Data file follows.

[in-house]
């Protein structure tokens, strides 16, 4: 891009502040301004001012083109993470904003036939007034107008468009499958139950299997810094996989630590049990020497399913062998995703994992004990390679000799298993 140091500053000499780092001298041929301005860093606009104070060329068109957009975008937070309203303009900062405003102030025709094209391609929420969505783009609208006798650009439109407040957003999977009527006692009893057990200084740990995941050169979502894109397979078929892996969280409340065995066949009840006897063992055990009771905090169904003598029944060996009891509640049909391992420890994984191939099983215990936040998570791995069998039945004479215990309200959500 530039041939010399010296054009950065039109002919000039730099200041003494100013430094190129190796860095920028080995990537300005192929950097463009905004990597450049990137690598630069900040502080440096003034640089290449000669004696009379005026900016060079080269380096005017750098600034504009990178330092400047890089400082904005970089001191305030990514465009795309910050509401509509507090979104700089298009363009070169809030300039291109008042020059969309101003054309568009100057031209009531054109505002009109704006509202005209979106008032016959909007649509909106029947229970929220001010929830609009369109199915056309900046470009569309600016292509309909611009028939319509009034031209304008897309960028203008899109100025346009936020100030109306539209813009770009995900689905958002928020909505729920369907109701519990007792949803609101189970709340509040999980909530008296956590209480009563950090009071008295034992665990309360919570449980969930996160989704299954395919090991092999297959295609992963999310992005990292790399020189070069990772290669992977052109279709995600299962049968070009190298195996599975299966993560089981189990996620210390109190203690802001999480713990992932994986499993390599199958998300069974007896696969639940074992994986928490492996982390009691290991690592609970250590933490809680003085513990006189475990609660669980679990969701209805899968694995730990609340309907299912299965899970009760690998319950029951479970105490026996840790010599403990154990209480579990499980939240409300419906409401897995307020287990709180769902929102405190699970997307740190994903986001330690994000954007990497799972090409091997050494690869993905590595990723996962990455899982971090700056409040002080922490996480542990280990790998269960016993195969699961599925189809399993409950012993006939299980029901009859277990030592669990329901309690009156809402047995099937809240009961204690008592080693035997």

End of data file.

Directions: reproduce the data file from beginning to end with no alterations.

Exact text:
[in-house]
């Protein structure tokens, strides 16, 4: 891009502040301004001012083109993470904003036939007034107008468009499958139950299997810094996989630590049990020497399913062998995703994992004990390679000799298993 140091500053000499780092001298041929301005860093606009104070060329068109957009975008937070309203303009900062405003102030025709094209391609929420969505783009609208006798650009439109407040957003999977009527006692009893057990200084740990995941050169979502894109397979078929892996969280409340065995066949009840006897063992055990009771905090169904003598029944060996009891509640049909391992420890994984191939099983215990936040998570791995069998039945004479215990309200959500 530039041939010399010296054009950065039109002919000039730099200041003494100013430094190129190796860095920028080995990537300005192929950097463009905004990597450049990137690598630069900040502080440096003034640089290449000669004696009379005026900016060079080269380096005017750098600034504009990178330092400047890089400082904005970089001191305030990514465009795309910050509401509509507090979104700089298009363009070169809030300039291109008042020059969309101003054309568009100057031209009531054109505002009109704006509202005209979106008032016959909007649509909106029947229970929220001010929830609009369109199915056309900046470009569309600016292509309909611009028939319509009034031209304008897309960028203008899109100025346009936020100030109306539209813009770009995900689905958002928020909505729920369907109701519990007792949803609101189970709340509040999980909530008296956590209480009563950090009071008295034992665990309360919570449980969930996160989704299954395919090991092999297959295609992963999310992005990292790399020189070069990772290669992977052109279709995600299962049968070009190298195996599975299966993560089981189990996620210390109190203690802001999480713990992932994986499993390599199958998300069974007896696969639940074992994986928490492996982390009691290991690592609970250590933490809680003085513990006189475990609660669980679990969701209805899968694995730990609340309907299912299965899970009760690998319950029951479970105490026996840790010599403990154990209480579990499980939240409300419906409401897995307020287990709180769902929102405190699970997307740190994903986001330690994000954007990497799972090409091997050494690869993905590595990723996962990455899982971090700056409040002080922490996480542990280990790998269960016993195969699961599925189809399993409950012993006939299980029901009859277990030592669990329901309690009156809402047995099937809240009961204690008592080693035997």